Internet-based mobile messaging applications have become a ubiquitous means of communication, and have quickly gained popularity over cellular short messages (SMS). Unfortunately, from a security point of view, free messaging services do not guarantee the privacy of users. For example, free messaging providers can record and store exchanged messages indefinitely to collect information about specific users. Moreover, these messages can be accessed by criminals who gain access to social media accounts. In this paper, we introduce BabelCrypt, a system that addresses the problem of automatically retrofitting arbitrary mobile chat applications with end-to-end encryption. Our system works by transparently interfacing with the original client applications supplied by the respective service providers. It does not require any modification to the individual applications, nor does it require any knowledge or customization for specific chat applications. BabelCrypt is able to automatically inject control messages in-band, using the underlying application’s message exchange mechanism, and thus supports running arbitrarily complex encryption protocols such as OTR. We successfully used BabelCrypt with a number of popular messaging applications including Facebook Messenger, WhatsApp, and Skype. Our evaluation shows that BabelCrypt provides end-to-end security for arbitrary messaging applications while satisfactorily preserving the original user experience of the messaging application.
"TrueClick: automatically distinguishing trick banners from genuine download links" S Duman, K Onarlioglu, AO Ulusoy, W Robertson, E Kirda- Proceedings of the 30th Annual Computer Security, 2014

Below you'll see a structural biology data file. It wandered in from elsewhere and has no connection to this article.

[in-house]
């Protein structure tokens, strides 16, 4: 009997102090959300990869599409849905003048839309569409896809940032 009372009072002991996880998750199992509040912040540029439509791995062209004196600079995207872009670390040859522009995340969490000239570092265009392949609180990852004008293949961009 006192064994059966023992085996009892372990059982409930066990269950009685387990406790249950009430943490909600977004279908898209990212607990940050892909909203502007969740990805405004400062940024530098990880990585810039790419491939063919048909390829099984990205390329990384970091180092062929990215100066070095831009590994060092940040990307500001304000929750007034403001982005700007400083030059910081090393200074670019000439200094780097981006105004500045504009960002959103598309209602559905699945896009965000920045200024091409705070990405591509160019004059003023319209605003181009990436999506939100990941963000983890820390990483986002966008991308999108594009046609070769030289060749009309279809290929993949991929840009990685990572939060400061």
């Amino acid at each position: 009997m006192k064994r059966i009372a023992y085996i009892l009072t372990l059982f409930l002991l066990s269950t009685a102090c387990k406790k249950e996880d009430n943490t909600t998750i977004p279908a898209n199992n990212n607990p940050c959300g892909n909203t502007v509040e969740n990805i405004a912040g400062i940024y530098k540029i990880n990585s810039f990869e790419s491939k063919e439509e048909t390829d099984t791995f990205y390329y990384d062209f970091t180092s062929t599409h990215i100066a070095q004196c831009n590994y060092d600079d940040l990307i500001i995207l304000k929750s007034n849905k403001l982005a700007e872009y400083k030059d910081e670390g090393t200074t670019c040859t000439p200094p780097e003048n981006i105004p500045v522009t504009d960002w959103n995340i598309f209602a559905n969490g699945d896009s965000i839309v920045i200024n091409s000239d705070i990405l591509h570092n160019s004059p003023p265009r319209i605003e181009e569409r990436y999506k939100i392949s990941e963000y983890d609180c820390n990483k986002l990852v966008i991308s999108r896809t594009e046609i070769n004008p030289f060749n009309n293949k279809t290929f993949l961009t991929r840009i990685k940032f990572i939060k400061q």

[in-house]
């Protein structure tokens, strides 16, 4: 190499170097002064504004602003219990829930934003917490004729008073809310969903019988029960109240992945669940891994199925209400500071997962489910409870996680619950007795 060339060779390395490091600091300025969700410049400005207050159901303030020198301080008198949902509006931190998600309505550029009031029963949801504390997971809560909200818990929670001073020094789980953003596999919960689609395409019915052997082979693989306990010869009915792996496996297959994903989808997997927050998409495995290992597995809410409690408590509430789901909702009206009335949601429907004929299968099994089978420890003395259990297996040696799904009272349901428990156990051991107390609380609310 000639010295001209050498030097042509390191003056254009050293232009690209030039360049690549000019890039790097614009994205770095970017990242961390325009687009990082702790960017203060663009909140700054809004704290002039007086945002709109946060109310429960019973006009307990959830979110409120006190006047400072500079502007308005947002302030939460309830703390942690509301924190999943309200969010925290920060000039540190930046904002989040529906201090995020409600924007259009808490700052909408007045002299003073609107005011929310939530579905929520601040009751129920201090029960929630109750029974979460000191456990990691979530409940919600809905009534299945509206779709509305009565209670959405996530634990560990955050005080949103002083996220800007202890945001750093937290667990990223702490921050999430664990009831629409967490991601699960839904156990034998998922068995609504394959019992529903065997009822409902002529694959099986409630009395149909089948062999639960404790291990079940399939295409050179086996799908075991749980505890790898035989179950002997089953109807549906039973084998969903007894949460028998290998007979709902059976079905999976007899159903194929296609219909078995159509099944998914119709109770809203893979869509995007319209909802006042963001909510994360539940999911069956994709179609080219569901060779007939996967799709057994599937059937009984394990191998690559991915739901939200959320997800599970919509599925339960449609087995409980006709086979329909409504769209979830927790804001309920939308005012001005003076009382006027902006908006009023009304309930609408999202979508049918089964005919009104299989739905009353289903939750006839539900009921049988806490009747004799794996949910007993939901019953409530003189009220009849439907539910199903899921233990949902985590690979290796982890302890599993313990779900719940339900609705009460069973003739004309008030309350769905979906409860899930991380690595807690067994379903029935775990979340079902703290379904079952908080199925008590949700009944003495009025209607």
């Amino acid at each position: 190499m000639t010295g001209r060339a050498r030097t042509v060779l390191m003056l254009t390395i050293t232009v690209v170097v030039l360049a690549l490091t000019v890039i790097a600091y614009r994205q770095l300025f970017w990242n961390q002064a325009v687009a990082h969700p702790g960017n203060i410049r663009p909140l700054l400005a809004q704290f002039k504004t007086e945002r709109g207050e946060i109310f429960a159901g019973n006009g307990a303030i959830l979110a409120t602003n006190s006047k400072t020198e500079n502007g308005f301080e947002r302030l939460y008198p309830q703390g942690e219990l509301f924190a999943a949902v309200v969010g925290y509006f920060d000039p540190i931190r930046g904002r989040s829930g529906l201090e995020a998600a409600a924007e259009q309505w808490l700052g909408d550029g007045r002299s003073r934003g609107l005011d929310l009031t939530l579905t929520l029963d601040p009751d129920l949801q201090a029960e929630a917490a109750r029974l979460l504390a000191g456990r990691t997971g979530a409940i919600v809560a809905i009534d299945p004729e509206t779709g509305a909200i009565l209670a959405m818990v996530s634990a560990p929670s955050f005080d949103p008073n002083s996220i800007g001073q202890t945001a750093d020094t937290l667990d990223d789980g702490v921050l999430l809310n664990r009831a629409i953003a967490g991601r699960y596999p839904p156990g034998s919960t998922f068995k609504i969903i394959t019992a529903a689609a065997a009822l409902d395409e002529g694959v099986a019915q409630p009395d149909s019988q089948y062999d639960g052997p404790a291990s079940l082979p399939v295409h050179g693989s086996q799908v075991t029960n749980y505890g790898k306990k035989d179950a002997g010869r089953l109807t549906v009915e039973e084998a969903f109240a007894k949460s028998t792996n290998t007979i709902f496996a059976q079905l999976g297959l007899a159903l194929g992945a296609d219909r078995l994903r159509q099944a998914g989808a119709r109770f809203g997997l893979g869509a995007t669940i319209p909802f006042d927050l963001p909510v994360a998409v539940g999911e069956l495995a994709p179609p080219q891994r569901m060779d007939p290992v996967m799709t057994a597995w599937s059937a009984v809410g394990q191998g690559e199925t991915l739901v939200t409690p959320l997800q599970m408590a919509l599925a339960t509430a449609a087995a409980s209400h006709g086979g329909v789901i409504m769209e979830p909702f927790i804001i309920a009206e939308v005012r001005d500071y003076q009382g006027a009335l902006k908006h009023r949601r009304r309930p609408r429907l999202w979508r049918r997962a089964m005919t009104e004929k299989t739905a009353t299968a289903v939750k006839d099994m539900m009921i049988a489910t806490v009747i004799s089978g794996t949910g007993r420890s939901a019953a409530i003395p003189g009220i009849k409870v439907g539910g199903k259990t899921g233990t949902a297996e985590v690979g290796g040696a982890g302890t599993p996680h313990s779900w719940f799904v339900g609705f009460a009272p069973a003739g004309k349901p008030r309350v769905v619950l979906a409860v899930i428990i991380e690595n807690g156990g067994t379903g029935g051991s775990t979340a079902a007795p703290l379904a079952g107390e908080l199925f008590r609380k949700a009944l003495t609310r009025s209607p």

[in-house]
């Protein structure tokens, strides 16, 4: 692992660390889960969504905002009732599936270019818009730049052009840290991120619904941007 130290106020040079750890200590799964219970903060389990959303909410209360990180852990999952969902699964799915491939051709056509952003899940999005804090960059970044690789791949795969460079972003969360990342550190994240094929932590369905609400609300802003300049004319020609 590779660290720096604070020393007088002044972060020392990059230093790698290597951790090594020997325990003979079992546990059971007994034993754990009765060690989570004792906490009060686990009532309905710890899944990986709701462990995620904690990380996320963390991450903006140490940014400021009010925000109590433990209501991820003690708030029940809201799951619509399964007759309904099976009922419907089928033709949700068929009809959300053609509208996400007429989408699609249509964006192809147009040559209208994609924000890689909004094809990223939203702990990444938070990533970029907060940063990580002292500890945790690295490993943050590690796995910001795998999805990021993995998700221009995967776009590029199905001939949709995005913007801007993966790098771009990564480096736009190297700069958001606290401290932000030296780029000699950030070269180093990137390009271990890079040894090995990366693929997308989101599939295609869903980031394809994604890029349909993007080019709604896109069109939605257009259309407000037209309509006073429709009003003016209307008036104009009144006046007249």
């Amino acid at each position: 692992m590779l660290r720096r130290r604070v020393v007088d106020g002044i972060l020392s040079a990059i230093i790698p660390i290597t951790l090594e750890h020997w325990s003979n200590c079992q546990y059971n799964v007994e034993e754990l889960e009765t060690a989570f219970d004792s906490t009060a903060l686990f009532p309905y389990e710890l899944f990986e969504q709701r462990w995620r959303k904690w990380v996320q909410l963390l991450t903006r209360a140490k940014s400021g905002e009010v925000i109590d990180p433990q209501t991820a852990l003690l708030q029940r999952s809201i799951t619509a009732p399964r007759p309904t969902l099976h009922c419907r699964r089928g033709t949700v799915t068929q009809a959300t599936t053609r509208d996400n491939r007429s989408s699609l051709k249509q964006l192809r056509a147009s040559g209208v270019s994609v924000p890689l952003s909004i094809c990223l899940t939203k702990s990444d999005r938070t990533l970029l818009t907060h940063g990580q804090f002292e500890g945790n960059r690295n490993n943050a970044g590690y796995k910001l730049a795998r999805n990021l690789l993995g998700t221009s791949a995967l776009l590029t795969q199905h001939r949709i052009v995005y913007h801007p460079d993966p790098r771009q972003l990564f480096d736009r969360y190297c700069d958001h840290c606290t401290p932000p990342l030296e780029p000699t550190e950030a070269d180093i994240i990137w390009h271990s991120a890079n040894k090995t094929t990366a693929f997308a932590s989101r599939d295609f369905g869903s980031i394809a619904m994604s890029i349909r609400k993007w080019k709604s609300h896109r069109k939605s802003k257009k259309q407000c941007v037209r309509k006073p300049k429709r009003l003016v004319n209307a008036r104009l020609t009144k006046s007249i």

The ubiquity of Internet advertising has made it a popular target for attackers. One well-known instance of these attacks is the widespread use of trick banners that use social engineering techniques to lure victims into clicking on deceptive fake links, potentially leading to a malicious domain or malware. A recent and pervasive trend by attackers is to imitate the “download” or “play” buttons in popular file sharing sites (e.g., one-click hosters, video-streaming sites, bittorrent sites) in an attempt to trick users into clicking on these fake banners instead of the genuine link.
In this paper, we explore the problem of automatically assisting Internet users in detecting malicious trick banners and helping them identify the correct link. We present a set of features to characterize trick banners based on their visual properties such as image size, color, placement on the enclosing webpage, whether they contain animation effects, and whether they consistently appear with the same visual properties on consecutive loads of the same webpage. We have implemented a tool called TrueClick, which uses image processing and machine learning techniques to build a classifier based on these features to automatically detect the trick banners on a webpage. Our approach automatically classifies trick banners, and requires no manual effort to compile blacklists as current approaches do. Our experiments show that TrueClick results in a 3.55 factor improvement in correct link selection in the absence of other ad blocking software, and that it can detect trick banners missed by a popular ad detection tool, Adblock Plus.